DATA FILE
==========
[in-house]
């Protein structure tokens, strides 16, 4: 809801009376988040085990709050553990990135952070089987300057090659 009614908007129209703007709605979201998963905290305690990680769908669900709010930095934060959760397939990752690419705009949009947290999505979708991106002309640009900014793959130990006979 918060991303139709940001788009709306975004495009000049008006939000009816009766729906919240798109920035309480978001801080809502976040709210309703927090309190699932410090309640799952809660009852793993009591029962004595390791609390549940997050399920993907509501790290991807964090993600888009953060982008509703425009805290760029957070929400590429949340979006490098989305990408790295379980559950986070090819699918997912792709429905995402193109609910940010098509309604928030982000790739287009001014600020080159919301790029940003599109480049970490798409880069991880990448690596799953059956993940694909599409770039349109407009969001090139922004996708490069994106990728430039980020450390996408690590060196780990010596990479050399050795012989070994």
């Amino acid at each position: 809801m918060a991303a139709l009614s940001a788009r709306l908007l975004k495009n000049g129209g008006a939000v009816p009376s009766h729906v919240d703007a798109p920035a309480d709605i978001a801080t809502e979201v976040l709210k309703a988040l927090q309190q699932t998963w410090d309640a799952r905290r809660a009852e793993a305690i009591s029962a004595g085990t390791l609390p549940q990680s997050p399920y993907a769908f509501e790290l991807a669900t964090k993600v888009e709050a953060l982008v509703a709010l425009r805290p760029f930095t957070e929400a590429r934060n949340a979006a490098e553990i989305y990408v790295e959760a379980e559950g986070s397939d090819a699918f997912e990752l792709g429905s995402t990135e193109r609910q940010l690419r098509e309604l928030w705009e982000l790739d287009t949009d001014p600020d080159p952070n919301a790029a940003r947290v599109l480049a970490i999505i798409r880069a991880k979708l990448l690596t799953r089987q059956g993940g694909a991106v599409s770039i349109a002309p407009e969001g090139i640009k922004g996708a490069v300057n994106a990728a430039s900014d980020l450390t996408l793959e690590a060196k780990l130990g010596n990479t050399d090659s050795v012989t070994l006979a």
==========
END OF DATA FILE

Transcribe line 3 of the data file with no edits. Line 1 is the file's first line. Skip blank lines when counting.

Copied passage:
């Amino acid at each position: 809801m918060a991303a139709l009614s940001a788009r709306l908007l975004k495009n000049g129209g008006a939000v009816p009376s009766h729906v919240d703007a798109p920035a309480d709605i978001a801080t809502e979201v976040l709210k309703a988040l927090q309190q699932t998963w410090d309640a799952r905290r809660a009852e793993a305690i009591s029962a004595g085990t390791l609390p549940q990680s997050p399920y993907a769908f509501e790290l991807a669900t964090k993600v888009e709050a953060l982008v509703a709010l425009r805290p760029f930095t957070e929400a590429r934060n949340a979006a490098e553990i989305y990408v790295e959760a379980e559950g986070s397939d090819a699918f997912e990752l792709g429905s995402t990135e193109r609910q940010l690419r098509e309604l928030w705009e982000l790739d287009t949009d001014p600020d080159p952070n919301a790029a940003r947290v599109l480049a970490i999505i798409r880069a991880k979708l990448l690596t799953r089987q059956g993940g694909a991106v599409s770039i349109a002309p407009e969001g090139i640009k922004g996708a490069v300057n994106a990728a430039s900014d980020l450390t996408l793959e690590a060196k780990l130990g010596n990479t050399d090659s050795v012989t070994l006979a």